The warm weather made the flowers bloom again in fall!

We were driving back to our villa, enjoying a beautiful sunset.

Next time a visit to the local market as well as some wine tasting. Yum!

Monday, October 14, 2013

Enchanting Tuscany - Part 1

We (my nephew and niece with family and friends) decided to visit Italy, Switzerland's southern neighbor, and spend a week in one of my favorite parts of the world: Toscana or Tuscany! It was a vacation for my family and friends and for me it was also an opportunity to do a little research for my WIP, a novel that takes place, in part, on a vineyard in Tuscany.

We started in the German part of Switzerland at 4 o'clock in the morning. Getting up that early was a little tough, especially because it was pouring rain. And it rained all the way to Tuscany. Rain storms in Tuscany are not unusual in October and they can be fierce. If you have seen the movie Under the Tuscan Sun with Diane Lane you know what I'm talking about. When we arrived in the villa on a hill outside of Cecina (near the Tuscan Mediterranean coast), it was still raining. Since we were a fairly large crowd (ten people), we rented one of those large Tuscan villas. We unpacked and went shopping for groceries and when we got back, the house was flooded and we had to move. That was only a minor wrinkle in our vacation because the agency, from which we rented the house, moved us to a more elegant villa for the same price. What a treat! And the next day, it was sunny again.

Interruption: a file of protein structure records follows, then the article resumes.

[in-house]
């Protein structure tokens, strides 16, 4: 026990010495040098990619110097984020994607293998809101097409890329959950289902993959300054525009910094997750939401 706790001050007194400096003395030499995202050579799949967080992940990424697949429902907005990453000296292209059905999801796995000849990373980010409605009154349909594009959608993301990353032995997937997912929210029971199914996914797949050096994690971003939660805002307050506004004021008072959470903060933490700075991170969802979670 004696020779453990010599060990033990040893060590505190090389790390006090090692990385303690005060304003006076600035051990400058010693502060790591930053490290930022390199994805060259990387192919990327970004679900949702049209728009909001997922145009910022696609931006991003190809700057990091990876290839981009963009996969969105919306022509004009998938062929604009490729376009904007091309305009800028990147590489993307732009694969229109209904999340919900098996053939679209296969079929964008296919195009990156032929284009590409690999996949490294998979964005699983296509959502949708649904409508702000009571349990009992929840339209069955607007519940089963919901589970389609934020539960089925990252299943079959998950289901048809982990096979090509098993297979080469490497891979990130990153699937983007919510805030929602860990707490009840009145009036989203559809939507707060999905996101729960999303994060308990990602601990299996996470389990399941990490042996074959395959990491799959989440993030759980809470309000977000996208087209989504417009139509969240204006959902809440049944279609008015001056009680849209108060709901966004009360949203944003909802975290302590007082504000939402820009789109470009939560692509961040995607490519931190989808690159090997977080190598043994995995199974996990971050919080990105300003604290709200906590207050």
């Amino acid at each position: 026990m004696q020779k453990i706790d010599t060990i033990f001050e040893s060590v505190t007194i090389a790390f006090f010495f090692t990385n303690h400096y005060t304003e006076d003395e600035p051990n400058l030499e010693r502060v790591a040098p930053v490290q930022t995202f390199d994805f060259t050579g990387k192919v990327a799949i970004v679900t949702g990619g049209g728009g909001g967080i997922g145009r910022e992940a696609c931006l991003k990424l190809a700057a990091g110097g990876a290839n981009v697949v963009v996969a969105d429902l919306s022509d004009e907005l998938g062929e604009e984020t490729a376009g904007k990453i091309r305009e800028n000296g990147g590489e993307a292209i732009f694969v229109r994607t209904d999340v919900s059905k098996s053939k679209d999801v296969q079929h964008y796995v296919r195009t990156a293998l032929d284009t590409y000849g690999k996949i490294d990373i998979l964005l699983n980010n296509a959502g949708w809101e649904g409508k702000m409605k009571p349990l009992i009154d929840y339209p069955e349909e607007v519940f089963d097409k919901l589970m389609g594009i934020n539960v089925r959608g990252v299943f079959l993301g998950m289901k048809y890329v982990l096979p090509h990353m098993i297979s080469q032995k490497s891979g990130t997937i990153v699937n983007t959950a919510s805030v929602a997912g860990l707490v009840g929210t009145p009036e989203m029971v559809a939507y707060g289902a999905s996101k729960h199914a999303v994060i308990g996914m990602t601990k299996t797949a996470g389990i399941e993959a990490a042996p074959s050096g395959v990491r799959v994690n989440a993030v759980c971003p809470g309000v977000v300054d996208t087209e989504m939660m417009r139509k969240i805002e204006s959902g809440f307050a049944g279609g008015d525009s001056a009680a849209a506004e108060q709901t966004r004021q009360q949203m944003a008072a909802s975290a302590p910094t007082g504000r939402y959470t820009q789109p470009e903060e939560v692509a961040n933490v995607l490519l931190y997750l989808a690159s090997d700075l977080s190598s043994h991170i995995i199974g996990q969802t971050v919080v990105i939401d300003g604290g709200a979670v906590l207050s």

Here it is: Villa Bacio, a two-story house with a big yard and swimming pool.

A view from our house. All around us fields and hills stretched into the distance. The main vegetation aside from the cypress and Mediterranean stone pine forests: vineyards and olive groves as far as you can see.

Relaxing next to the swimming pool after the long drive--the water was a little on the cold side but we braved the waves anyway.

Here are some pictures of the inside of Villa Bacio. I love the Tuscan architecture with its vaulted ceilings, stone and mosaic floors, and the huge fire places.

Getting ready to cook! Swimming, hiking, or simply relaxing makes you hungry.

Cooking together with everybody pitching in was fun.
Dinner time! 
Relaxing after an action-packed (or lazy) day.
Brunch outside, surrounded by a lush and beautiful landscape. What more could one wish for?

No Swiss kid is ever far away from a hearty portion of chocolate. Our two youngsters, Severin (in the picture) and Megan decided it wasn't worth buying those small cans of Nutella. They got the real thing!

Pineapple bits topped with chocolate. Even Dad likes it!

The braver ones among us (my nephew and the two kids) went for a swim at night. Brrr!

I definitely preferred swimming during the day.
One of the many Tuscan hill towns nearby--Casale Marittimo.

A truly beautiful landscape--both charming and mysterious
On one of the days, my nephew and I took a trip to Volterra and a small vineyard nearby. This was part of the research for my novel with the working title The Italian Sister. More about that later.
Volterra, one of my favorite hill towns!